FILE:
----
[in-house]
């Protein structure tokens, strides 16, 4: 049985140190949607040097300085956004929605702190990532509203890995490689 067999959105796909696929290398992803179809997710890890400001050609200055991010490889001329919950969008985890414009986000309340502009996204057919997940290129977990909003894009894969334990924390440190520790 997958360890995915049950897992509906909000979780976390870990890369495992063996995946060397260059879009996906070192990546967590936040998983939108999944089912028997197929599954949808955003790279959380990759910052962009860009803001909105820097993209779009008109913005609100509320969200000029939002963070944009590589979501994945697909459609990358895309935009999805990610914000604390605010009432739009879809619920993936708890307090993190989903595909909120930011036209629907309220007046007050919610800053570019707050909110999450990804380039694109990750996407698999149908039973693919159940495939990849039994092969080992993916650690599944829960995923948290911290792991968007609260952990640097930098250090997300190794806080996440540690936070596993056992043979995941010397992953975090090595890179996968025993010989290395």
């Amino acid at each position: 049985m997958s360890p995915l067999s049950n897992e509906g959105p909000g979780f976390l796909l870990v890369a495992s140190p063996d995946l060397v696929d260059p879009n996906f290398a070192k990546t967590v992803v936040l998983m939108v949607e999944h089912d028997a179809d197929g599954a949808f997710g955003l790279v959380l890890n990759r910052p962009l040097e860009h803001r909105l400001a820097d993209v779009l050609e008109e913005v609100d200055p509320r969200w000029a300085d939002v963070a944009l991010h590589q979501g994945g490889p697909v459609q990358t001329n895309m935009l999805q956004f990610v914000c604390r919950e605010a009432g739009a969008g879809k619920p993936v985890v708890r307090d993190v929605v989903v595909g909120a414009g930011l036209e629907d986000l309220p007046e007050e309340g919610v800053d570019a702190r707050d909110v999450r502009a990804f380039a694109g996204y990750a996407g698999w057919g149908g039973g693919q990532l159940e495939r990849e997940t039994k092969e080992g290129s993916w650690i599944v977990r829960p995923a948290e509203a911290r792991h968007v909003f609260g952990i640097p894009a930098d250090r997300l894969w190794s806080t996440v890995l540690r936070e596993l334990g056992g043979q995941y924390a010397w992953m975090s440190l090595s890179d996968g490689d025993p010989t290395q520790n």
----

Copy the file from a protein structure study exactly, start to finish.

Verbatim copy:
[in-house]
């Protein structure tokens, strides 16, 4: 049985140190949607040097300085956004929605702190990532509203890995490689 067999959105796909696929290398992803179809997710890890400001050609200055991010490889001329919950969008985890414009986000309340502009996204057919997940290129977990909003894009894969334990924390440190520790 997958360890995915049950897992509906909000979780976390870990890369495992063996995946060397260059879009996906070192990546967590936040998983939108999944089912028997197929599954949808955003790279959380990759910052962009860009803001909105820097993209779009008109913005609100509320969200000029939002963070944009590589979501994945697909459609990358895309935009999805990610914000604390605010009432739009879809619920993936708890307090993190989903595909909120930011036209629907309220007046007050919610800053570019707050909110999450990804380039694109990750996407698999149908039973693919159940495939990849039994092969080992993916650690599944829960995923948290911290792991968007609260952990640097930098250090997300190794806080996440540690936070596993056992043979995941010397992953975090090595890179996968025993010989290395």
């Amino acid at each position: 049985m997958s360890p995915l067999s049950n897992e509906g959105p909000g979780f976390l796909l870990v890369a495992s140190p063996d995946l060397v696929d260059p879009n996906f290398a070192k990546t967590v992803v936040l998983m939108v949607e999944h089912d028997a179809d197929g599954a949808f997710g955003l790279v959380l890890n990759r910052p962009l040097e860009h803001r909105l400001a820097d993209v779009l050609e008109e913005v609100d200055p509320r969200w000029a300085d939002v963070a944009l991010h590589q979501g994945g490889p697909v459609q990358t001329n895309m935009l999805q956004f990610v914000c604390r919950e605010a009432g739009a969008g879809k619920p993936v985890v708890r307090d993190v929605v989903v595909g909120a414009g930011l036209e629907d986000l309220p007046e007050e309340g919610v800053d570019a702190r707050d909110v999450r502009a990804f380039a694109g996204y990750a996407g698999w057919g149908g039973g693919q990532l159940e495939r990849e997940t039994k092969e080992g290129s993916w650690i599944v977990r829960p995923a948290e509203a911290r792991h968007v909003f609260g952990i640097p894009a930098d250090r997300l894969w190794s806080t996440v890995l540690r936070e596993l334990g056992g043979q995941y924390a010397w992953m975090s440190l090595s890179d996968g490689d025993p010989t290395q520790n």